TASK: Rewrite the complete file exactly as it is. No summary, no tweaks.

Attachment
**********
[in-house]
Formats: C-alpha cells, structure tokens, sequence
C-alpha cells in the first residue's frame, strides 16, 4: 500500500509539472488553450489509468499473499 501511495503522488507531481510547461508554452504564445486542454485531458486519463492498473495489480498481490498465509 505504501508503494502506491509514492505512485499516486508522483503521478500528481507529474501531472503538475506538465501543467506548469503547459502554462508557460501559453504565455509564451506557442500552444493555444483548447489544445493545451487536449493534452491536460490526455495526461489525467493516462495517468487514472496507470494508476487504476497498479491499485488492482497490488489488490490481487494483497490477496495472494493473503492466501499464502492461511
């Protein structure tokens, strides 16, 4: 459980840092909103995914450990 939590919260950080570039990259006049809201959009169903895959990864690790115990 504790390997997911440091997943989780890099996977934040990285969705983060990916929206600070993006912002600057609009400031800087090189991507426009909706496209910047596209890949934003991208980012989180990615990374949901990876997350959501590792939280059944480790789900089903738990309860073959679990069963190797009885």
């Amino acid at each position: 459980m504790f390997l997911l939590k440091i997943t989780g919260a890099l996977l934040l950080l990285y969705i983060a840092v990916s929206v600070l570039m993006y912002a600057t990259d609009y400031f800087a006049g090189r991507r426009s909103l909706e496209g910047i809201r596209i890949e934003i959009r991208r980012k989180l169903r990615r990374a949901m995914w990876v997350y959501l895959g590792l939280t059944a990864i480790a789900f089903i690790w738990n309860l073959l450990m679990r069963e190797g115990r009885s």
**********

[in-house]
Formats: C-alpha cells, structure tokens, sequence
C-alpha cells in the first residue's frame, strides 16, 4: 500500500509539472488553450489509468499473499 501511495503522488507531481510547461508554452504564445486542454485531458486519463492498473495489480498481490498465509 505504501508503494502506491509514492505512485499516486508522483503521478500528481507529474501531472503538475506538465501543467506548469503547459502554462508557460501559453504565455509564451506557442500552444493555444483548447489544445493545451487536449493534452491536460490526455495526461489525467493516462495517468487514472496507470494508476487504476497498479491499485488492482497490488489488490490481487494483497490477496495472494493473503492466501499464502492461511
């Protein structure tokens, strides 16, 4: 459980840092909103995914450990 939590919260950080570039990259006049809201959009169903895959990864690790115990 504790390997997911440091997943989780890099996977934040990285969705983060990916929206600070993006912002600057609009400031800087090189991507426009909706496209910047596209890949934003991208980012989180990615990374949901990876997350959501590792939280059944480790789900089903738990309860073959679990069963190797009885």
């Amino acid at each position: 459980m504790f390997l997911l939590k440091i997943t989780g919260a890099l996977l934040l950080l990285y969705i983060a840092v990916s929206v600070l570039m993006y912002a600057t990259d609009y400031f800087a006049g090189r991507r426009s909103l909706e496209g910047i809201r596209i890949e934003i959009r991208r980012k989180l169903r990615r990374a949901m995914w990876v997350y959501l895959g590792l939280t059944a990864i480790a789900f089903i690790w738990n309860l073959l450990m679990r069963e190797g115990r009885s």